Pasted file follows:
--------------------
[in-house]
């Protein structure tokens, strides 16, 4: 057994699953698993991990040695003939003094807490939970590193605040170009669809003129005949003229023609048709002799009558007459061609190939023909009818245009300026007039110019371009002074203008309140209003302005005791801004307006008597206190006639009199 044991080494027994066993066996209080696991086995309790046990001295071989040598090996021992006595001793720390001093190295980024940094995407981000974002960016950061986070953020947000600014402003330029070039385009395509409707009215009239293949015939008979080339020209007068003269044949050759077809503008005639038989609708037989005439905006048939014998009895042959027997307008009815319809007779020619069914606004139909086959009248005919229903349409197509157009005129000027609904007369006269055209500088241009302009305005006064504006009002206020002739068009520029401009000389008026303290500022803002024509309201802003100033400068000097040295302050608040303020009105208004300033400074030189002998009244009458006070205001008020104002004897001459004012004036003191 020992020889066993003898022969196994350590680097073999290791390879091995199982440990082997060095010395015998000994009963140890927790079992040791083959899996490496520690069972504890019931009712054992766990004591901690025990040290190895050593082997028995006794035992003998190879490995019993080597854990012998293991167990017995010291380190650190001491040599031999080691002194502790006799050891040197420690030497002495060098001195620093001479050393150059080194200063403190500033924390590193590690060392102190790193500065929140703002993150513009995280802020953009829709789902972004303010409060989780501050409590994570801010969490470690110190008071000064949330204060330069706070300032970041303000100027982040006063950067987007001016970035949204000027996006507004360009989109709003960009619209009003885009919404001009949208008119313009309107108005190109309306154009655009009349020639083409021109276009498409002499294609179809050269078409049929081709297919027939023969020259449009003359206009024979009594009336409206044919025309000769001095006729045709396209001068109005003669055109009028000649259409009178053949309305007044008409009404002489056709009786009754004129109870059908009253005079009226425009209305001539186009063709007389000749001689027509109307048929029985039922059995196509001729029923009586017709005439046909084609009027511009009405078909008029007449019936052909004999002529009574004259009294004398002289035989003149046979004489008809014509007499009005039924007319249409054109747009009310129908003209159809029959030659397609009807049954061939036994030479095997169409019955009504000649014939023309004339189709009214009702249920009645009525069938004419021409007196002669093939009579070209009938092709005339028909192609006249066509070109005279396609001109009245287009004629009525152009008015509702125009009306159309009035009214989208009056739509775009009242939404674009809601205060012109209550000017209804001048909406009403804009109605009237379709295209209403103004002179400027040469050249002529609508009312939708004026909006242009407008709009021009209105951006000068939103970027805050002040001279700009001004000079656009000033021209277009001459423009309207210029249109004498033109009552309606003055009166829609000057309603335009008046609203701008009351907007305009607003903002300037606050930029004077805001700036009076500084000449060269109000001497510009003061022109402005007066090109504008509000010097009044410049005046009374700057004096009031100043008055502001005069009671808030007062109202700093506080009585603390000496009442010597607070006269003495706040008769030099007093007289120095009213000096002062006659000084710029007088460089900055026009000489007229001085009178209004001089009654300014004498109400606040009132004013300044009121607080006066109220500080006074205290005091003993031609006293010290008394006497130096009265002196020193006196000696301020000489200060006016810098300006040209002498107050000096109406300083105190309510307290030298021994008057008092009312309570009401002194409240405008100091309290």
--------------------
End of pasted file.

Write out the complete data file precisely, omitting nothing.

[in-house]
């Protein structure tokens, strides 16, 4: 057994699953698993991990040695003939003094807490939970590193605040170009669809003129005949003229023609048709002799009558007459061609190939023909009818245009300026007039110019371009002074203008309140209003302005005791801004307006008597206190006639009199 044991080494027994066993066996209080696991086995309790046990001295071989040598090996021992006595001793720390001093190295980024940094995407981000974002960016950061986070953020947000600014402003330029070039385009395509409707009215009239293949015939008979080339020209007068003269044949050759077809503008005639038989609708037989005439905006048939014998009895042959027997307008009815319809007779020619069914606004139909086959009248005919229903349409197509157009005129000027609904007369006269055209500088241009302009305005006064504006009002206020002739068009520029401009000389008026303290500022803002024509309201802003100033400068000097040295302050608040303020009105208004300033400074030189002998009244009458006070205001008020104002004897001459004012004036003191 020992020889066993003898022969196994350590680097073999290791390879091995199982440990082997060095010395015998000994009963140890927790079992040791083959899996490496520690069972504890019931009712054992766990004591901690025990040290190895050593082997028995006794035992003998190879490995019993080597854990012998293991167990017995010291380190650190001491040599031999080691002194502790006799050891040197420690030497002495060098001195620093001479050393150059080194200063403190500033924390590193590690060392102190790193500065929140703002993150513009995280802020953009829709789902972004303010409060989780501050409590994570801010969490470690110190008071000064949330204060330069706070300032970041303000100027982040006063950067987007001016970035949204000027996006507004360009989109709003960009619209009003885009919404001009949208008119313009309107108005190109309306154009655009009349020639083409021109276009498409002499294609179809050269078409049929081709297919027939023969020259449009003359206009024979009594009336409206044919025309000769001095006729045709396209001068109005003669055109009028000649259409009178053949309305007044008409009404002489056709009786009754004129109870059908009253005079009226425009209305001539186009063709007389000749001689027509109307048929029985039922059995196509001729029923009586017709005439046909084609009027511009009405078909008029007449019936052909004999002529009574004259009294004398002289035989003149046979004489008809014509007499009005039924007319249409054109747009009310129908003209159809029959030659397609009807049954061939036994030479095997169409019955009504000649014939023309004339189709009214009702249920009645009525069938004419021409007196002669093939009579070209009938092709005339028909192609006249066509070109005279396609001109009245287009004629009525152009008015509702125009009306159309009035009214989208009056739509775009009242939404674009809601205060012109209550000017209804001048909406009403804009109605009237379709295209209403103004002179400027040469050249002529609508009312939708004026909006242009407008709009021009209105951006000068939103970027805050002040001279700009001004000079656009000033021209277009001459423009309207210029249109004498033109009552309606003055009166829609000057309603335009008046609203701008009351907007305009607003903002300037606050930029004077805001700036009076500084000449060269109000001497510009003061022109402005007066090109504008509000010097009044410049005046009374700057004096009031100043008055502001005069009671808030007062109202700093506080009585603390000496009442010597607070006269003495706040008769030099007093007289120095009213000096002062006659000084710029007088460089900055026009000489007229001085009178209004001089009654300014004498109400606040009132004013300044009121607080006066109220500080006074205290005091003993031609006293010290008394006497130096009265002196020193006196000696301020000489200060006016810098300006040209002498107050000096109406300083105190309510307290030298021994008057008092009312309570009401002194409240405008100091309290």